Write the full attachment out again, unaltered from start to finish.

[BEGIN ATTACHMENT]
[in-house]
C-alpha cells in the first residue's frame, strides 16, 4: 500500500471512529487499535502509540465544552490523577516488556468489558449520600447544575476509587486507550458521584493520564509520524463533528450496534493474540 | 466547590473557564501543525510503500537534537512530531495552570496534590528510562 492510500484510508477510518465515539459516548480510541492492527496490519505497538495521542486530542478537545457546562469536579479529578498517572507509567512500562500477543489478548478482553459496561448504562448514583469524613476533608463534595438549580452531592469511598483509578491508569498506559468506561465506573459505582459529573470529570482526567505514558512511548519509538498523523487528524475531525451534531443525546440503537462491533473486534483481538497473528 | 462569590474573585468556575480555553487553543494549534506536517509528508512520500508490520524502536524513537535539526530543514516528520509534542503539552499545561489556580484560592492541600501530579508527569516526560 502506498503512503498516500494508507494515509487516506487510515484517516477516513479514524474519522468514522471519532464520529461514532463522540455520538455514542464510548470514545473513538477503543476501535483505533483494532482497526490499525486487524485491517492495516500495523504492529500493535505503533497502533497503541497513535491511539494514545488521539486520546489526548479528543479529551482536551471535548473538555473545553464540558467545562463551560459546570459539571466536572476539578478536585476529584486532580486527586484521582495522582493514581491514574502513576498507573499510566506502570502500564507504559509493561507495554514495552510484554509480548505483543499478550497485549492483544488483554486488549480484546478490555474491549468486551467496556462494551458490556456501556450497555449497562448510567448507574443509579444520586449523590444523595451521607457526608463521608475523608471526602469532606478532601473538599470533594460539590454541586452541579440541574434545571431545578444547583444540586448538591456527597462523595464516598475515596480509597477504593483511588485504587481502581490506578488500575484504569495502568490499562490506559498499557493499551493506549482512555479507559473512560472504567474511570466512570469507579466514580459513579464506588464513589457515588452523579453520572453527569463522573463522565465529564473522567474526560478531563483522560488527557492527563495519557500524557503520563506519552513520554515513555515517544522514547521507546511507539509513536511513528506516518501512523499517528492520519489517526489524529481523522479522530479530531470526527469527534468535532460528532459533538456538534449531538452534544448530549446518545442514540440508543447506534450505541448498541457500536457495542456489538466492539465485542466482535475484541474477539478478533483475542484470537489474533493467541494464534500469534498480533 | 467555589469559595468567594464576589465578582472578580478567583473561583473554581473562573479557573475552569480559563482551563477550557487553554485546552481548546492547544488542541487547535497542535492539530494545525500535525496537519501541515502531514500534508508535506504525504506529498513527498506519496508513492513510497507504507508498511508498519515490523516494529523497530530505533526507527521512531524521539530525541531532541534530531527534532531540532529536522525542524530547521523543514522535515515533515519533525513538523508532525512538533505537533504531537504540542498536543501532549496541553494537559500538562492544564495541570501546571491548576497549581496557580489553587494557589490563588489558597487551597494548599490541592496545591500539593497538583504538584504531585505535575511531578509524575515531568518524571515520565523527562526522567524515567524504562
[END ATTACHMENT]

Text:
[in-house]
C-alpha cells in the first residue's frame, strides 16, 4: 500500500471512529487499535502509540465544552490523577516488556468489558449520600447544575476509587486507550458521584493520564509520524463533528450496534493474540 | 466547590473557564501543525510503500537534537512530531495552570496534590528510562 492510500484510508477510518465515539459516548480510541492492527496490519505497538495521542486530542478537545457546562469536579479529578498517572507509567512500562500477543489478548478482553459496561448504562448514583469524613476533608463534595438549580452531592469511598483509578491508569498506559468506561465506573459505582459529573470529570482526567505514558512511548519509538498523523487528524475531525451534531443525546440503537462491533473486534483481538497473528 | 462569590474573585468556575480555553487553543494549534506536517509528508512520500508490520524502536524513537535539526530543514516528520509534542503539552499545561489556580484560592492541600501530579508527569516526560 502506498503512503498516500494508507494515509487516506487510515484517516477516513479514524474519522468514522471519532464520529461514532463522540455520538455514542464510548470514545473513538477503543476501535483505533483494532482497526490499525486487524485491517492495516500495523504492529500493535505503533497502533497503541497513535491511539494514545488521539486520546489526548479528543479529551482536551471535548473538555473545553464540558467545562463551560459546570459539571466536572476539578478536585476529584486532580486527586484521582495522582493514581491514574502513576498507573499510566506502570502500564507504559509493561507495554514495552510484554509480548505483543499478550497485549492483544488483554486488549480484546478490555474491549468486551467496556462494551458490556456501556450497555449497562448510567448507574443509579444520586449523590444523595451521607457526608463521608475523608471526602469532606478532601473538599470533594460539590454541586452541579440541574434545571431545578444547583444540586448538591456527597462523595464516598475515596480509597477504593483511588485504587481502581490506578488500575484504569495502568490499562490506559498499557493499551493506549482512555479507559473512560472504567474511570466512570469507579466514580459513579464506588464513589457515588452523579453520572453527569463522573463522565465529564473522567474526560478531563483522560488527557492527563495519557500524557503520563506519552513520554515513555515517544522514547521507546511507539509513536511513528506516518501512523499517528492520519489517526489524529481523522479522530479530531470526527469527534468535532460528532459533538456538534449531538452534544448530549446518545442514540440508543447506534450505541448498541457500536457495542456489538466492539465485542466482535475484541474477539478478533483475542484470537489474533493467541494464534500469534498480533 | 467555589469559595468567594464576589465578582472578580478567583473561583473554581473562573479557573475552569480559563482551563477550557487553554485546552481548546492547544488542541487547535497542535492539530494545525500535525496537519501541515502531514500534508508535506504525504506529498513527498506519496508513492513510497507504507508498511508498519515490523516494529523497530530505533526507527521512531524521539530525541531532541534530531527534532531540532529536522525542524530547521523543514522535515515533515519533525513538523508532525512538533505537533504531537504540542498536543501532549496541553494537559500538562492544564495541570501546571491548576497549581496557580489553587494557589490563588489558597487551597494548599490541592496545591500539593497538583504538584504531585505535575511531578509524575515531568518524571515520565523527562526522567524515567524504562